Roll Call: Latest News on Capitol Hill, Congress, Politics and Elections
March 28, 2015

Posts in "Net Neutrality"

March 23, 2015

The Week Ahead: Internet of Things, Net Neutrality and More

Members of the Federal Communications Commission are back on the Hill this week, with Chairman Tom Wheeler and commissioner Ajit Pai testifying in budget and net neutrality hearings. Hearings and events on the Internet of Things are also on tap in the week ahead.

Monday

Georgetown University holds a panel discussion on discrimination and big data.

Tuesday

The Brookings Institution hosts a discussion with Craig Silliman, Verizon’s general counsel and executive vice president for public policy, on updating communications law and regulations.

An Energy and Commerce subcommittee holds a hearing on the Internet of Things.

A House Appropriations subcommittee holds an FCC budget hearing.

A House Science, Space and Technology subcommittee holds a hearing on the James Webb Space Telescope.

A Senate Commerce, Science and Transportation subcommittee holds a hearing on drones.

Wednesday

A House Judiciary subcommittee holds a hearing on abusive patent litigation.

The House Judiciary Committee holds a hearing on the FCC’s net neutrality rules.

Thursday

The FCC holds an open meeting.

A House Energy and Commerce subcommittee holds a hearing on spectrum policy.

Microsoft holds a panel discussion on the Internet of Things.

New America holds an event on mobile health data.

The Telecommunications Industry Association hosts an event on the Internet of Things.

March 16, 2015

The Week Ahead: Hearings on FCC Oversight, Cybersecurity

Members of the Federal Communications Commission testify on the Hill this week. Cybersecurity and data security and breach notification are among the topics of other congressional hearings this week.

Tuesday

A House Appropriations subcommittee holds a budget hearing on the National Science Foundation.

A House Armed Services subcommittee holds a hearing titled “Assuring Assured Access to Space.”

The House Oversight and Government Reform Committee holds a hearing titled “FCC: Process and Transparency” on the commission’s process for developing its recently adopted net neutrality rules, where FCC Chairman Tom Wheeler is scheduled to testify.

Wednesday

A House Energy and Commerce subcommittee holds a hearing on a data security and breach notification discussion draft bill.

A House Oversight and Government Reform subcommittee holds a cybersecurity hearing.

The Senate Commerce, Science and Transportation Committee holds an FCC oversight hearing where the FCC’s five commissioners are scheduled to testify.

Thursday

The Free State Foundation holds its telecom policy conference titled “The Future of the Internet: Free Market Innovation or Government Control?”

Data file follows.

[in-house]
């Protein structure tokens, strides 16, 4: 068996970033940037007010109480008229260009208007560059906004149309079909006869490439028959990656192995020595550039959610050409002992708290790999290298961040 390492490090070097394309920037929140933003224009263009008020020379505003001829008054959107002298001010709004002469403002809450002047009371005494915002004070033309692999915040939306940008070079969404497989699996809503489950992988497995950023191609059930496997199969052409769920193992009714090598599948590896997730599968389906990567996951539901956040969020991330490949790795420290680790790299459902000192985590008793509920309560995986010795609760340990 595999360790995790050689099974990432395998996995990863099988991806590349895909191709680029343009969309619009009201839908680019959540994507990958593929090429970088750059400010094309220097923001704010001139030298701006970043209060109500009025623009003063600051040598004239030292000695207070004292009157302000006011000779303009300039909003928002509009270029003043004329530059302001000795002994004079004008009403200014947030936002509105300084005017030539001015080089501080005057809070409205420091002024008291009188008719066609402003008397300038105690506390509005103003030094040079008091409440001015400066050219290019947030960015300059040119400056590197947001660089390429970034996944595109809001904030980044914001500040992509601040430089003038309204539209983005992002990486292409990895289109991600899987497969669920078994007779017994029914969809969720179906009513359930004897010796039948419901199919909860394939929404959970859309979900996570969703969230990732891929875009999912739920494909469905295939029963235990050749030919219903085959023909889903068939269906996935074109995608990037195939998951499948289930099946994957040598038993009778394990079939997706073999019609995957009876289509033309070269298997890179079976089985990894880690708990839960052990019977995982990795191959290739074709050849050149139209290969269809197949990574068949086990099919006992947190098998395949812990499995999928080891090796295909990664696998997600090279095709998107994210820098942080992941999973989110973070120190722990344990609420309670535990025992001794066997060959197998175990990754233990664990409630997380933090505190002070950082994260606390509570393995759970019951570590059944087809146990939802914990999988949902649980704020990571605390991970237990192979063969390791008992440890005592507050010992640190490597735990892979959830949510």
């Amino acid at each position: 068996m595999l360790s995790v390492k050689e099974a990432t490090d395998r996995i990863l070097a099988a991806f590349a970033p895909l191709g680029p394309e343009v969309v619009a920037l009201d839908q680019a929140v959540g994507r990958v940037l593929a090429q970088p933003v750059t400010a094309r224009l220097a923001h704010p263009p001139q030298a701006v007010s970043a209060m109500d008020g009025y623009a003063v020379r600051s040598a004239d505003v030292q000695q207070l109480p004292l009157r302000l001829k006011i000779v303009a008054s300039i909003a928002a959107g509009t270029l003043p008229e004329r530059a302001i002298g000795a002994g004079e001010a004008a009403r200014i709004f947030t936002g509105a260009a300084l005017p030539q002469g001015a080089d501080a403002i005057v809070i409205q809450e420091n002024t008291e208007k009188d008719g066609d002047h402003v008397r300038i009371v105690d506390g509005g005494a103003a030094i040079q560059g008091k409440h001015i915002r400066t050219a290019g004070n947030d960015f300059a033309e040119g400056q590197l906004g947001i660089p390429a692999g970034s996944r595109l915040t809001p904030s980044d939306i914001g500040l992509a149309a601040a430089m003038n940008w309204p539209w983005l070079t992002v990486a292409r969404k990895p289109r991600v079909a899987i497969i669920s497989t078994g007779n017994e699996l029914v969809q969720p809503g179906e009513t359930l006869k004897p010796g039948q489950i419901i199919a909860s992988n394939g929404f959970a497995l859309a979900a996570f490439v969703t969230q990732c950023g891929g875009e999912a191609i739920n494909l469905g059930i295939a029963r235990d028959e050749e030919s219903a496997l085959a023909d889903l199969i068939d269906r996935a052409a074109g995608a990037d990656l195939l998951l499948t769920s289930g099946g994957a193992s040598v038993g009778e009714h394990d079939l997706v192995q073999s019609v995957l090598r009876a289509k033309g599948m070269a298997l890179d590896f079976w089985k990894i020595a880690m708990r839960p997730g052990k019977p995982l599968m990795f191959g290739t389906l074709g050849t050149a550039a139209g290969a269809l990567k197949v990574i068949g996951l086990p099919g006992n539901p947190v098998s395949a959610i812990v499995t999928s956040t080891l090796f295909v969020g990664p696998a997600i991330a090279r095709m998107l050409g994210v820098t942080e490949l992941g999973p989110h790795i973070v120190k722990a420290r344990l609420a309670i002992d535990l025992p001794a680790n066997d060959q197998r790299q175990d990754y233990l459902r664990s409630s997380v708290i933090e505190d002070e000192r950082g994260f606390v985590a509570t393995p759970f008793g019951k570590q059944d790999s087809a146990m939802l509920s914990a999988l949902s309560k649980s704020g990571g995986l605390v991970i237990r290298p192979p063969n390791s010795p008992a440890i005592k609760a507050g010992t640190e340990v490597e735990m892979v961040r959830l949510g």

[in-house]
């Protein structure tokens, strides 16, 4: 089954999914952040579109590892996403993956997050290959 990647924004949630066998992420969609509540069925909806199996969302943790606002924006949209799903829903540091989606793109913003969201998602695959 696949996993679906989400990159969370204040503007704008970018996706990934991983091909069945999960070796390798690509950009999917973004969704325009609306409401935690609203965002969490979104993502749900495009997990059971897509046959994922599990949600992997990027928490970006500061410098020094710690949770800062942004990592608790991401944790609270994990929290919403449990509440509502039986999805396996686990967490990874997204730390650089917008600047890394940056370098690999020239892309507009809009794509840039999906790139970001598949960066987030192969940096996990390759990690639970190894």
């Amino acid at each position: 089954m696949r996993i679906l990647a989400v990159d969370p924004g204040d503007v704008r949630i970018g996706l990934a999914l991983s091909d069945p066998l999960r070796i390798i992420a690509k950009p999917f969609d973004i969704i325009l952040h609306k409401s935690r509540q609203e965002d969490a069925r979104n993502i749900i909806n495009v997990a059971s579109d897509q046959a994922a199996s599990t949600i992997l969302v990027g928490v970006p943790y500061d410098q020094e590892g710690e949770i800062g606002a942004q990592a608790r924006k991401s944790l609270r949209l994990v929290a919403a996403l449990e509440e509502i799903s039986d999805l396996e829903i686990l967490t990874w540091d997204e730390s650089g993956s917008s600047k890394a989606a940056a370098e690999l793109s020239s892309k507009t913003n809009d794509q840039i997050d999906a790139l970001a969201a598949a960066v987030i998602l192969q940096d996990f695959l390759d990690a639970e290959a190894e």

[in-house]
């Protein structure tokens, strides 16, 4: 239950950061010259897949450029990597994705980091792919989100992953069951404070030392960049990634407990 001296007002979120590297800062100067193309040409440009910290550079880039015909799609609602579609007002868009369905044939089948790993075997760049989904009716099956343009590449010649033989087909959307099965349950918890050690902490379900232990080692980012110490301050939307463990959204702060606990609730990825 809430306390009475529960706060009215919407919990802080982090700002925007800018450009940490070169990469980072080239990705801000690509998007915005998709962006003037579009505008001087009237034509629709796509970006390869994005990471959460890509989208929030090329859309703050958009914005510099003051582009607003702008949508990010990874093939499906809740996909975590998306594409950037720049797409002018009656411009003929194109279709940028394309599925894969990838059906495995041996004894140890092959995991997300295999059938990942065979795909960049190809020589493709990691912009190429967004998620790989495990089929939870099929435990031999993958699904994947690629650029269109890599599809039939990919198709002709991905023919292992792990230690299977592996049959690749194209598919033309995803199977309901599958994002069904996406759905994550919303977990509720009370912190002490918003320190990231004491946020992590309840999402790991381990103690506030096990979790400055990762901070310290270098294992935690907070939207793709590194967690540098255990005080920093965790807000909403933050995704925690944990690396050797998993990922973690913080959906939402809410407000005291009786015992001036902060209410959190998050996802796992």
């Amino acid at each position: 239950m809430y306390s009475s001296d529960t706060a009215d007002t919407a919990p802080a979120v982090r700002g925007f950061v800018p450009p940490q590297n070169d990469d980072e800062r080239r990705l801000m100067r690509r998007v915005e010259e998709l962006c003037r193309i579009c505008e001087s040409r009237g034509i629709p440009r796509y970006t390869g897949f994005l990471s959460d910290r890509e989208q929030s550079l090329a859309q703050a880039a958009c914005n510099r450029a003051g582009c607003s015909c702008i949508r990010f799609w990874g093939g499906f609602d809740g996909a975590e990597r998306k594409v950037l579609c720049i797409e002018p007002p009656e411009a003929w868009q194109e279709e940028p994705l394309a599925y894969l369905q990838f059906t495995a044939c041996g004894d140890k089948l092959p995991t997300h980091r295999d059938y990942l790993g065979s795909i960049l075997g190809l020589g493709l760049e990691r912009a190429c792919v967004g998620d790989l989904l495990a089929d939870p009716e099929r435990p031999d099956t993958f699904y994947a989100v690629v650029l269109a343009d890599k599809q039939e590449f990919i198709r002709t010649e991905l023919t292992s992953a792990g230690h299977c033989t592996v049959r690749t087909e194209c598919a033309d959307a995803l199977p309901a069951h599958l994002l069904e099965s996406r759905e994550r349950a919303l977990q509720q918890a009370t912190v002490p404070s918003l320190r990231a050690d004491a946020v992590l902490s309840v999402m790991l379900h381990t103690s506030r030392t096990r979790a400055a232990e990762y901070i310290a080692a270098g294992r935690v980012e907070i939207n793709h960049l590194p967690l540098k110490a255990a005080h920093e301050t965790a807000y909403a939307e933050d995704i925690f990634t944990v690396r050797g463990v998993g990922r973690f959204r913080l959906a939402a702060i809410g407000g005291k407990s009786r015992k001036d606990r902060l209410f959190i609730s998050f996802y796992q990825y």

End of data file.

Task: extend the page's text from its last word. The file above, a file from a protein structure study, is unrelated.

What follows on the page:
A House Energy and Commerce subcommittee holds an FCC oversight hearing, where the panel will hear from all five FCC commissioners.

The House Intelligence Committee holds a cybersecurity hearing.

A Senate Commerce subcommittee holds a hearing on cybersecurity risk insurance.

March 12, 2015

FCC Released Text of Net Neutrality Rules and Municipal Broadband Order

In case you missed it, the Federal Communications Commission released the text of their net neutrality rules earlier Thursday. Commissioners voted on the rules in a 3-2 party line vote on Feb. 26. The lengthy document totals 400 pages, including commissioner statements (Republican Ajit Pai’s dissent was 64-pages long). The rules aren’t in effect yet, though. According to an FCC senior official, the rules go into effect 60 days after publication in the Federal Register, except for the enhanced transparency requirements that go through review by the Office of Management and Budget. CQ subscribers can read the story here.

The FCC also released the text of their order preempting parts of Tennessee and North Carolina state law that restrict municipal broadband.

March 2, 2015

The Week Ahead: American Cable Association Summit and Budget, Cybersecurity Hearings

The American Cable Association holds its summit and congressional committees hold cybersecurity hearings as well as budget hearings on NASA, the Federal Communications Commission and the Commerce Department this week.

Monday

Greg Walden, R-Ore., chairman of the House Energy and Commerce Subcommittee on Communications and Technology discusses net neutrality at the American Enterprise Institute.

The Center for Strategic & International Studies hosts a panel event on the Internet of Things and the transportation industry.

The German Marshall Fund of the United States hosts an event titled “Internet Freedom 2.1: Lessons from Asia’s Developing Democracies.”

Tuesday

A House Appropriations subcommittee holds a Commerce Department budget hearing.

A House Energy and Commerce subcommittee has a cybersecurity hearing.

Wednesday

The American Cable Association holds its summit, which continues on Thursday.

The Association of American Universities, the Association of Public and Land Grant Universities, the Biotechnology Industry Organization, the Innovation Alliance, the Medical Device Manufacturers Association, and the National Venture Capital Association host a patent event.

A House Appropriations subcommittee holds a NASA budget hearing.

A House Energy and Commerce subcommittee holds a hearing titled “Reauthorization of the Federal Communications Commission: The FCC’s FY 2016 Budget Request.”

A House Homeland Security subcommittee holds a hearing titled “Industry Perspectives on the President’s Cybersecurity Information Sharing Proposal.”

New America hosts an event on technology and disability.

Thursday

The House Intelligence Committee holds a cybersecurity hearing.

A Senate Appropriations subcommittee holds a hearing on NASA’s fiscal 2016 budget request.

Friday

USTelecom hosts a cybersecurity event.

February 27, 2015

Weekly Wrapup: Net Neutrality and City-Owned Broadband